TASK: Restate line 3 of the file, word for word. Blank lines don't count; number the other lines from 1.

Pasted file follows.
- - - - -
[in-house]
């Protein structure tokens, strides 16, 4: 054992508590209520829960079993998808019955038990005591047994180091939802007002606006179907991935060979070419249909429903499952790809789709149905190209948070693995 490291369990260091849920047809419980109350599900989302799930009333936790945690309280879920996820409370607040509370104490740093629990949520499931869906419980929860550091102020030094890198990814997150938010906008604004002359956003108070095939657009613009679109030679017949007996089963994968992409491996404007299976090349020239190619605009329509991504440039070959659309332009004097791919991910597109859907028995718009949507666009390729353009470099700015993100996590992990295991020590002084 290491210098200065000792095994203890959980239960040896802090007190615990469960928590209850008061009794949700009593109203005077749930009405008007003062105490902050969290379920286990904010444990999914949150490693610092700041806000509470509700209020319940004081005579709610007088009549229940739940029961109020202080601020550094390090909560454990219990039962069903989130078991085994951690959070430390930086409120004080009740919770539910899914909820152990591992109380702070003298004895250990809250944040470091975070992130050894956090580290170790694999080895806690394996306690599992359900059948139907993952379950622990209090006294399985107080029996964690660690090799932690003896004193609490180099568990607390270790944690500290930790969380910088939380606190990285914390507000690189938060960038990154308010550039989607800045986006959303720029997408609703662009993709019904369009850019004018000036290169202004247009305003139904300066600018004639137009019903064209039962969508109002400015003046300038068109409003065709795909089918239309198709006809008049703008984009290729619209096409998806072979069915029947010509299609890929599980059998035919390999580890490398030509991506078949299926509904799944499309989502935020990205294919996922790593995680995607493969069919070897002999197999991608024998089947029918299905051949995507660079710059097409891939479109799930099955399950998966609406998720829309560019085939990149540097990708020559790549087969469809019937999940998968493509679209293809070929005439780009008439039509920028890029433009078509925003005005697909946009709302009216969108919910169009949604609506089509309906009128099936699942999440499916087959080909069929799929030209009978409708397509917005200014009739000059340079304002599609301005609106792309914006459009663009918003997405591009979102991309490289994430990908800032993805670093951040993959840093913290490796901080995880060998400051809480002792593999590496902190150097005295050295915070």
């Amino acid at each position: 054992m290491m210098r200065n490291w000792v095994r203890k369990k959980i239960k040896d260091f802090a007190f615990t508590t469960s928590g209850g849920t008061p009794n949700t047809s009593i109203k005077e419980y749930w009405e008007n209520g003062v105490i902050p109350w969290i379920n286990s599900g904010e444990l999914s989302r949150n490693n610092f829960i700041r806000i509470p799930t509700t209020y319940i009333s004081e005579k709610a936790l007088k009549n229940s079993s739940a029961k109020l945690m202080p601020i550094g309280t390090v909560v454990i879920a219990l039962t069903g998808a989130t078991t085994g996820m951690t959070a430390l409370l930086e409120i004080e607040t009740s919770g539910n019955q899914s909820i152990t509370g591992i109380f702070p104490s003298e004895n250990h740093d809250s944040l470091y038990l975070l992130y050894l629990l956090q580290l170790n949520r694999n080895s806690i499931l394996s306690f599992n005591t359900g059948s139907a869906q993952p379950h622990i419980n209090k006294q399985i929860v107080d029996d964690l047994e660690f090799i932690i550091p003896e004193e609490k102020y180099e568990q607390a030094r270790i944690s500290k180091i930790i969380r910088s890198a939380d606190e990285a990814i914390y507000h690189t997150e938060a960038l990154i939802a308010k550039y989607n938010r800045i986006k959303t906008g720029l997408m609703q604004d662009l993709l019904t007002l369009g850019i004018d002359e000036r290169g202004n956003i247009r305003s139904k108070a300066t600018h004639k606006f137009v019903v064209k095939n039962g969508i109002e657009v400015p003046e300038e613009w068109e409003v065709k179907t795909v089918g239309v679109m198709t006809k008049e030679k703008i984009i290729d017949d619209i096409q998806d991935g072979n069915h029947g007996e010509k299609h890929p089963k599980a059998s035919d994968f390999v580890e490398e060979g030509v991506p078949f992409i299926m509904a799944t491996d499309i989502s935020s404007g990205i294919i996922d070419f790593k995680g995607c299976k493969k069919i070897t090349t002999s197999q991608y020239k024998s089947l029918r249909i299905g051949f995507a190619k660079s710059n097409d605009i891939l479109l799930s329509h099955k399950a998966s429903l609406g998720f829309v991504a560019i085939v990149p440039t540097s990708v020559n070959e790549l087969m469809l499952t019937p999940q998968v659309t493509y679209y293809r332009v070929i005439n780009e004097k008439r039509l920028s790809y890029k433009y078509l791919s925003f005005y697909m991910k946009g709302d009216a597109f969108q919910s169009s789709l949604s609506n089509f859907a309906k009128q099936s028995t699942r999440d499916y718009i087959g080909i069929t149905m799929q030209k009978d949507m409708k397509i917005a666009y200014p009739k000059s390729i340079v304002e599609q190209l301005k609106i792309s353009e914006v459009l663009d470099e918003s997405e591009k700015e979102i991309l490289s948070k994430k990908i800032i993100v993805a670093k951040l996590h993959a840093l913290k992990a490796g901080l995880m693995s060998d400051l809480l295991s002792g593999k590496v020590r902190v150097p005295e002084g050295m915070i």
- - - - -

């Amino acid at each position: 054992m290491m210098r200065n490291w000792v095994r203890k369990k959980i239960k040896d260091f802090a007190f615990t508590t469960s928590g209850g849920t008061p009794n949700t047809s009593i109203k005077e419980y749930w009405e008007n209520g003062v105490i902050p109350w969290i379920n286990s599900g904010e444990l999914s989302r949150n490693n610092f829960i700041r806000i509470p799930t509700t209020y319940i009333s004081e005579k709610a936790l007088k009549n229940s079993s739940a029961k109020l945690m202080p601020i550094g309280t390090v909560v454990i879920a219990l039962t069903g998808a989130t078991t085994g996820m951690t959070a430390l409370l930086e409120i004080e607040t009740s919770g539910n019955q899914s909820i152990t509370g591992i109380f702070p104490s003298e004895n250990h740093d809250s944040l470091y038990l975070l992130y050894l629990l956090q580290l170790n949520r694999n080895s806690i499931l394996s306690f599992n005591t359900g059948s139907a869906q993952p379950h622990i419980n209090k006294q399985i929860v107080d029996d964690l047994e660690f090799i932690i550091p003896e004193e609490k102020y180099e568990q607390a030094r270790i944690s500290k180091i930790i969380r910088s890198a939380d606190e990285a990814i914390y507000h690189t997150e938060a960038l990154i939802a308010k550039y989607n938010r800045i986006k959303t906008g720029l997408m609703q604004d662009l993709l019904t007002l369009g850019i004018d002359e000036r290169g202004n956003i247009r305003s139904k108070a300066t600018h004639k606006f137009v019903v064209k095939n039962g969508i109002e657009v400015p003046e300038e613009w068109e409003v065709k179907t795909v089918g239309v679109m198709t006809k008049e030679k703008i984009i290729d017949d619209i096409q998806d991935g072979n069915h029947g007996e010509k299609h890929p089963k599980a059998s035919d994968f390999v580890e490398e060979g030509v991506p078949f992409i299926m509904a799944t491996d499309i989502s935020s404007g990205i294919i996922d070419f790593k995680g995607c299976k493969k069919i070897t090349t002999s197999q991608y020239k024998s089947l029918r249909i299905g051949f995507a190619k660079s710059n097409d605009i891939l479109l799930s329509h099955k399950a998966s429903l609406g998720f829309v991504a560019i085939v990149p440039t540097s990708v020559n070959e790549l087969m469809l499952t019937p999940q998968v659309t493509y679209y293809r332009v070929i005439n780009e004097k008439r039509l920028s790809y890029k433009y078509l791919s925003f005005y697909m991910k946009g709302d009216a597109f969108q919910s169009s789709l949604s609506n089509f859907a309906k009128q099936s028995t699942r999440d499916y718009i087959g080909i069929t149905m799929q030209k009978d949507m409708k397509i917005a666009y200014p009739k000059s390729i340079v304002e599609q190209l301005k609106i792309s353009e914006v459009l663009d470099e918003s997405e591009k700015e979102i991309l490289s948070k994430k990908i800032i993100v993805a670093k951040l996590h993959a840093l913290k992990a490796g901080l995880m693995s060998d400051l809480l295991s002792g593999k590496v020590r902190v150097p005295e002084g050295m915070i």